Saturday, March 20, 2010

Rabbits redux

At the FT, Angus Watson walks Watership Down (site registration required).

I must confess that I absolutely adored Watership Down as a child - I read it again and again, and found the scenes of rabbit warfare unutterably moving! I was just thinking a few days ago of Richard Adams - I was reading the first installment of Jacqueline Carey's Kushiel series and was very much reminded of Adams' novel Maia, a favorite of mine when I was a teenager.

In the late 70s and early 80s, Adams seemed absolutely central to the (my?) literary landscape - The Girl in a Swing made a huge impression on me as a Young Person, and I was again thinking recently that I should obtain a copy and read it again. But one does not seem to hear of him so much these days - his reputation might be due for a revival...


  1. I was not an "animal book" person at all, but when Watership Down came out I was a student working part-time in a bookshop so I read a copy because all the booksellers said how good it was. I loved it. I was not so keen on the next couple (Shardik is one title I remember) but like you I was blown away by Girl in the Swing, a yellowing/browning copy of which I still have. Maybe one of these days......though I have a feeling I may find it a bit clunky and even sexist these days, from what little I dimly recall of the plot.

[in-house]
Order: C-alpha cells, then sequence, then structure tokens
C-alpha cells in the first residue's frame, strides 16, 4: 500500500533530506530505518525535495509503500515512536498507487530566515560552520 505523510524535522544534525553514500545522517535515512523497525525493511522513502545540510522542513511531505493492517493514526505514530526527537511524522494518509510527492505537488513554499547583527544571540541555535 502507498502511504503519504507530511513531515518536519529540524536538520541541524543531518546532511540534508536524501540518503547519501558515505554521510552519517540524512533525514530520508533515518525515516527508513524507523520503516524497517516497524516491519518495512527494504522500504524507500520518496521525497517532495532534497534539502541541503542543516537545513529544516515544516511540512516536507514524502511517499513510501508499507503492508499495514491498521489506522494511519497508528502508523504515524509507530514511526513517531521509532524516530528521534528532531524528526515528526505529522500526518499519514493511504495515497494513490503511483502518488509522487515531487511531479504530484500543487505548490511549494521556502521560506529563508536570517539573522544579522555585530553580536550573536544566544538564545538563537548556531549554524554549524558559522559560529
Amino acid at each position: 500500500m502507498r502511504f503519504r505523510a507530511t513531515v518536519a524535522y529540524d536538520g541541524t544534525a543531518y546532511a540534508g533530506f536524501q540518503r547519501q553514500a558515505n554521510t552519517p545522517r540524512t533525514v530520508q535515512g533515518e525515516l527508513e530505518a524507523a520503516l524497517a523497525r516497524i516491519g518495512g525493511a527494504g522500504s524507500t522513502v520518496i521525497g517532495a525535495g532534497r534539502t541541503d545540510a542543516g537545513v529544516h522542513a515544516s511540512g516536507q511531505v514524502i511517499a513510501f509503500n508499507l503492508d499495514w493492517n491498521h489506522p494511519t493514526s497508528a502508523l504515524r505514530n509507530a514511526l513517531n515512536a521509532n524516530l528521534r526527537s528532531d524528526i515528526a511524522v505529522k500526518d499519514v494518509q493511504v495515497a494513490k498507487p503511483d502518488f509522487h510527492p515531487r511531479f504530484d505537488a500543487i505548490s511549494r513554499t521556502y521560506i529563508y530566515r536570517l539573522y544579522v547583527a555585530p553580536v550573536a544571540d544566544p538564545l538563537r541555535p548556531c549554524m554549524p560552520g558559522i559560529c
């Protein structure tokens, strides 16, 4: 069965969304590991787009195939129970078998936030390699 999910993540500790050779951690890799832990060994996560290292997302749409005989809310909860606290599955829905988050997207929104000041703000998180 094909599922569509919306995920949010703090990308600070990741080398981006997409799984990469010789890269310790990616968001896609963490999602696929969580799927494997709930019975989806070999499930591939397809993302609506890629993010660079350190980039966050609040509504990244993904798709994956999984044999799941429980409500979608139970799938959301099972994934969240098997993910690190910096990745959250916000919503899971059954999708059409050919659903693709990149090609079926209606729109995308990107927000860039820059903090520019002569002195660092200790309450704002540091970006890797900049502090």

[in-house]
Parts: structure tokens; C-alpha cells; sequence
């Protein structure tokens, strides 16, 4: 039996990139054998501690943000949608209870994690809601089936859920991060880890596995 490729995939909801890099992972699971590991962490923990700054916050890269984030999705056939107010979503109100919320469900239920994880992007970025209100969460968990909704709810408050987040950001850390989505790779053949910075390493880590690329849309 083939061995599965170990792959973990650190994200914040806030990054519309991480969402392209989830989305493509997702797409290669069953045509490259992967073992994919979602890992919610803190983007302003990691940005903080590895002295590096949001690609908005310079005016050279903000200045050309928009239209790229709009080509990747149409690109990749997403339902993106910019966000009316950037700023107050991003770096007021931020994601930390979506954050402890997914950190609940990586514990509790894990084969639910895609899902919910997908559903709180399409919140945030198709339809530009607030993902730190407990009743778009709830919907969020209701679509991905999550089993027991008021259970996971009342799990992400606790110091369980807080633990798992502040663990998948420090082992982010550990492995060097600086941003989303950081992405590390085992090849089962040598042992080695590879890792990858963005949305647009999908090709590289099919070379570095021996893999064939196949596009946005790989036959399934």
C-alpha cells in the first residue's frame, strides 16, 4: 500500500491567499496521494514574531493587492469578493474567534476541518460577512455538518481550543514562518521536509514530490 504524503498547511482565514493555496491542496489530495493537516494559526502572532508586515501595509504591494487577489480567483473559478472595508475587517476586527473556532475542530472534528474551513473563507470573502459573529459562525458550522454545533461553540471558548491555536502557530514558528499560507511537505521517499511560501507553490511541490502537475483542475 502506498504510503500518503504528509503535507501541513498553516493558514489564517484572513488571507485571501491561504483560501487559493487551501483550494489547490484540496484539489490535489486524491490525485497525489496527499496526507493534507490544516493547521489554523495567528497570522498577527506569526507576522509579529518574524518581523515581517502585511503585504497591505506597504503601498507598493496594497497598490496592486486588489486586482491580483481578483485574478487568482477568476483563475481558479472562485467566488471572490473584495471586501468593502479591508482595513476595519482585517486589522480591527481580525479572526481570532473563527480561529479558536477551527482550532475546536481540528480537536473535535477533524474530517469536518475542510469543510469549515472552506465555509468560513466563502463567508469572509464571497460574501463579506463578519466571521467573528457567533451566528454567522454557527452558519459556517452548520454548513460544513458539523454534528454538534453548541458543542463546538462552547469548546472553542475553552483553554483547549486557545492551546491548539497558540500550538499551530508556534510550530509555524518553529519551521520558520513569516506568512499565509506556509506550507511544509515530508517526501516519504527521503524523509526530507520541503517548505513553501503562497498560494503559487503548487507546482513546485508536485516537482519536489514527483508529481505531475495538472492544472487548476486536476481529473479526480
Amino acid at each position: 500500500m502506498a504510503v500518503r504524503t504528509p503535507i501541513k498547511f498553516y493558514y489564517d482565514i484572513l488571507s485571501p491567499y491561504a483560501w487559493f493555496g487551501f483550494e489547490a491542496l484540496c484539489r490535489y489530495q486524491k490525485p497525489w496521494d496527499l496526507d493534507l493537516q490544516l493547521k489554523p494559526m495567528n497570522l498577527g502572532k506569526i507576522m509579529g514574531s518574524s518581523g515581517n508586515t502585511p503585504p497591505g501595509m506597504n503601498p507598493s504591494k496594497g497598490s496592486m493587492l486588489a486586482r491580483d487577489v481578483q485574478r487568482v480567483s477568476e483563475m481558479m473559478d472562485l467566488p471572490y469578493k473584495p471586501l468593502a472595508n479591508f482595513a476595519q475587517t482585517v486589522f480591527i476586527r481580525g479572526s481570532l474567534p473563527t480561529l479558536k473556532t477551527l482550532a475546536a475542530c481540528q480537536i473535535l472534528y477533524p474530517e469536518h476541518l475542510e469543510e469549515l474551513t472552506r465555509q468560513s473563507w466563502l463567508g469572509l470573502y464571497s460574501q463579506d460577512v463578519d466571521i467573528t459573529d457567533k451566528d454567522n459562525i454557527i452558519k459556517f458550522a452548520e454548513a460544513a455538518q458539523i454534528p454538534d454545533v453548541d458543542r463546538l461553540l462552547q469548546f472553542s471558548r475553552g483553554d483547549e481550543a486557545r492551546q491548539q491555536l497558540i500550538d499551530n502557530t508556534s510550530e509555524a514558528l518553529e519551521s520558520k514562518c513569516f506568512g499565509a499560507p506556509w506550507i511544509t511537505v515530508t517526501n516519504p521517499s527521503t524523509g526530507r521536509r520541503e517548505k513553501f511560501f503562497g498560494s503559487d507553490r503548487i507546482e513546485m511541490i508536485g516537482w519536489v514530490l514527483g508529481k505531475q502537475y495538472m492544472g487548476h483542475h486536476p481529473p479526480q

2. I re-read Watership Down about ten years ago, and if anything, it was better than it was when I read it as a kid. Adams does an almost unbelievably good job of making the rabbits into characters we care about and can follow and understand while at the same time never letting us forget that they're rabbits. (It's also, incidentally, a reflection on various ways of organizing society--the moment when General Woundwort meets Bigwig and assumes that the leader behind him must be enormously big and strong, given how big and strong his second-in-command is, is telling.)

    I did try reading Shardik a few years back, and it didn't do much for me. Too drawn out, and its allegorical dimension was too overt.

  3. I loved Watership Down too. Just an amazing amount of plot--I've never seen anything like it!

    I just have two problems with the book:

    1. I find the whole Fiver-as-psychic thing a bit annoying. This is silly, I know: once we accept talking rabbits, it's hard to see how we can be bothered by a bit of ESP--but there you have it. That said, having Fiver in there is a stroke of genius on Adams's part: it adds a key dimension to have a main character who is not completely instrumentally-focused.

    2. The book's a bit sexist, no? The girl rabbits don't have much to do. Not an uncommon thing in an action story, I know, but, still . . . did this bother you at all, or

    And, should I really try to read other Richard Adams books? Watership Down is so great that I've been afraid to ever try to read anything else by him.

    You know what I mean, right? There are some writers for whom, once you read one of their books, you want to read all of them. But others, it's not exactly that one book is enough--I'd happily read another book that's similar to Watership Down--but you just can't bring yourself to suffer the disappointment of reading another by them.

    Uh oh, I think that last sentence got away from me there, but I think you know what I mean.